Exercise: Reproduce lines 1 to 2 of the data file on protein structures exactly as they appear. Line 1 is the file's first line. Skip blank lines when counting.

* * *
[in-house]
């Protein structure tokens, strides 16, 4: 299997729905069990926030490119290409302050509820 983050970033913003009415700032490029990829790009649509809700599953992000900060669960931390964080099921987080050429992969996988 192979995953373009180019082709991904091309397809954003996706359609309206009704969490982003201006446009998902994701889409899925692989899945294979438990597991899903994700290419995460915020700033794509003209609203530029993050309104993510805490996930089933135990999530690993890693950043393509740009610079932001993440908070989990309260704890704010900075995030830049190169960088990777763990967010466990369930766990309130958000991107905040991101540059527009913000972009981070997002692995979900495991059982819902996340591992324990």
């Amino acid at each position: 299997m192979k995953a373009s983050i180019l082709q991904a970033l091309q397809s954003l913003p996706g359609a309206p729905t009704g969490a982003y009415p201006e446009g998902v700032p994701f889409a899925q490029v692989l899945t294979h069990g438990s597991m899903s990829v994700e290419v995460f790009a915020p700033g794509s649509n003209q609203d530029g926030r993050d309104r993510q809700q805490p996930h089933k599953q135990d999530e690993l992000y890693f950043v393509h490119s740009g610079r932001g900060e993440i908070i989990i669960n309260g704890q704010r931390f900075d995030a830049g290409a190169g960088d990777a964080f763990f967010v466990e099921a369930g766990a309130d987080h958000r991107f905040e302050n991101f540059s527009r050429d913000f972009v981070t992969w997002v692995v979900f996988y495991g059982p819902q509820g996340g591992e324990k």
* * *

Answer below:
[in-house]
């Protein structure tokens, strides 16, 4: 299997729905069990926030490119290409302050509820 983050970033913003009415700032490029990829790009649509809700599953992000900060669960931390964080099921987080050429992969996988 192979995953373009180019082709991904091309397809954003996706359609309206009704969490982003201006446009998902994701889409899925692989899945294979438990597991899903994700290419995460915020700033794509003209609203530029993050309104993510805490996930089933135990999530690993890693950043393509740009610079932001993440908070989990309260704890704010900075995030830049190169960088990777763990967010466990369930766990309130958000991107905040991101540059527009913000972009981070997002692995979900495991059982819902996340591992324990």